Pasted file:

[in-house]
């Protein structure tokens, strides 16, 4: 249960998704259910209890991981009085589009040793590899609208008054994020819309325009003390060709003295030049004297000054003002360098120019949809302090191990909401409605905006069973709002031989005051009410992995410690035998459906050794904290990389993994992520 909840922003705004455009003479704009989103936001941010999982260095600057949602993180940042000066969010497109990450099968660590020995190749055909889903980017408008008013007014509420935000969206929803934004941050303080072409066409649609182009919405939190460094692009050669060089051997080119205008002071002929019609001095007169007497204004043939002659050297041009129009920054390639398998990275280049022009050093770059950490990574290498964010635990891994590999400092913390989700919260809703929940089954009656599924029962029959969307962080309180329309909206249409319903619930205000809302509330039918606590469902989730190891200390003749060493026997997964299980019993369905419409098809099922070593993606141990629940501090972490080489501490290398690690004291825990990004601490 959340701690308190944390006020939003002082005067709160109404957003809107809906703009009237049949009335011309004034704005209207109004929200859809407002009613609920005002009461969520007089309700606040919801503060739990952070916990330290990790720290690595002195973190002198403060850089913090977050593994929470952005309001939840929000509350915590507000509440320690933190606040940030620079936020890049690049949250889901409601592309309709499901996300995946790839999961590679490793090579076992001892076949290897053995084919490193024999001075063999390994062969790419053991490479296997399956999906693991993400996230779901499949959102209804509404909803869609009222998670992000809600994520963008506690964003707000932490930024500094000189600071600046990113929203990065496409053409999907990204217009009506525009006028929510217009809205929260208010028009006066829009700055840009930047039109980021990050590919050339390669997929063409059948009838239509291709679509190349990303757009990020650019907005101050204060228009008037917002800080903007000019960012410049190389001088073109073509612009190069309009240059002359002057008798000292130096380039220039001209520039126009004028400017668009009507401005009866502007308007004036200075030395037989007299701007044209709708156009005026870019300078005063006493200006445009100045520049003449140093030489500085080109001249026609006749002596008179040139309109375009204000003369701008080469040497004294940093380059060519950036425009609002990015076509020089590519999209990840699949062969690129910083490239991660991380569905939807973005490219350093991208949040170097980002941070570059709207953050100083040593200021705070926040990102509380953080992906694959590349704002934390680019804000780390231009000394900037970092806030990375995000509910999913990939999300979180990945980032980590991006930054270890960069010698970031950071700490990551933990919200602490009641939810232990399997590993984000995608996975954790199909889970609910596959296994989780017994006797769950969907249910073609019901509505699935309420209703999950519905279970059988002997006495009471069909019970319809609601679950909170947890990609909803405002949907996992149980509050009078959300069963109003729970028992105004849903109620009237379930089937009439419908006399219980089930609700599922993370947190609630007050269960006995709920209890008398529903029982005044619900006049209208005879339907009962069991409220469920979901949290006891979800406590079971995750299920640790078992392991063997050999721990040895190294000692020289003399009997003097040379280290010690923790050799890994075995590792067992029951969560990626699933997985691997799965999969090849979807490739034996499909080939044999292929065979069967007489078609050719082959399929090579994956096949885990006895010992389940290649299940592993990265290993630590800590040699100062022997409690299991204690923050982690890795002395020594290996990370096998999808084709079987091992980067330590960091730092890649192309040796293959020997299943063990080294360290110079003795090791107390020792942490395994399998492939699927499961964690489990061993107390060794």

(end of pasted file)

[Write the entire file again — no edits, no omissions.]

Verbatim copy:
[in-house]
């Protein structure tokens, strides 16, 4: 249960998704259910209890991981009085589009040793590899609208008054994020819309325009003390060709003295030049004297000054003002360098120019949809302090191990909401409605905006069973709002031989005051009410992995410690035998459906050794904290990389993994992520 909840922003705004455009003479704009989103936001941010999982260095600057949602993180940042000066969010497109990450099968660590020995190749055909889903980017408008008013007014509420935000969206929803934004941050303080072409066409649609182009919405939190460094692009050669060089051997080119205008002071002929019609001095007169007497204004043939002659050297041009129009920054390639398998990275280049022009050093770059950490990574290498964010635990891994590999400092913390989700919260809703929940089954009656599924029962029959969307962080309180329309909206249409319903619930205000809302509330039918606590469902989730190891200390003749060493026997997964299980019993369905419409098809099922070593993606141990629940501090972490080489501490290398690690004291825990990004601490 959340701690308190944390006020939003002082005067709160109404957003809107809906703009009237049949009335011309004034704005209207109004929200859809407002009613609920005002009461969520007089309700606040919801503060739990952070916990330290990790720290690595002195973190002198403060850089913090977050593994929470952005309001939840929000509350915590507000509440320690933190606040940030620079936020890049690049949250889901409601592309309709499901996300995946790839999961590679490793090579076992001892076949290897053995084919490193024999001075063999390994062969790419053991490479296997399956999906693991993400996230779901499949959102209804509404909803869609009222998670992000809600994520963008506690964003707000932490930024500094000189600071600046990113929203990065496409053409999907990204217009009506525009006028929510217009809205929260208010028009006066829009700055840009930047039109980021990050590919050339390669997929063409059948009838239509291709679509190349990303757009990020650019907005101050204060228009008037917002800080903007000019960012410049190389001088073109073509612009190069309009240059002359002057008798000292130096380039220039001209520039126009004028400017668009009507401005009866502007308007004036200075030395037989007299701007044209709708156009005026870019300078005063006493200006445009100045520049003449140093030489500085080109001249026609006749002596008179040139309109375009204000003369701008080469040497004294940093380059060519950036425009609002990015076509020089590519999209990840699949062969690129910083490239991660991380569905939807973005490219350093991208949040170097980002941070570059709207953050100083040593200021705070926040990102509380953080992906694959590349704002934390680019804000780390231009000394900037970092806030990375995000509910999913990939999300979180990945980032980590991006930054270890960069010698970031950071700490990551933990919200602490009641939810232990399997590993984000995608996975954790199909889970609910596959296994989780017994006797769950969907249910073609019901509505699935309420209703999950519905279970059988002997006495009471069909019970319809609601679950909170947890990609909803405002949907996992149980509050009078959300069963109003729970028992105004849903109620009237379930089937009439419908006399219980089930609700599922993370947190609630007050269960006995709920209890008398529903029982005044619900006049209208005879339907009962069991409220469920979901949290006891979800406590079971995750299920640790078992392991063997050999721990040895190294000692020289003399009997003097040379280290010690923790050799890994075995590792067992029951969560990626699933997985691997799965999969090849979807490739034996499909080939044999292929065979069967007489078609050719082959399929090579994956096949885990006895010992389940290649299940592993990265290993630590800590040699100062022997409690299991204690923050982690890795002395020594290996990370096998999808084709079987091992980067330590960091730092890649192309040796293959020997299943063990080294360290110079003795090791107390020792942490395994399998492939699927499961964690489990061993107390060794």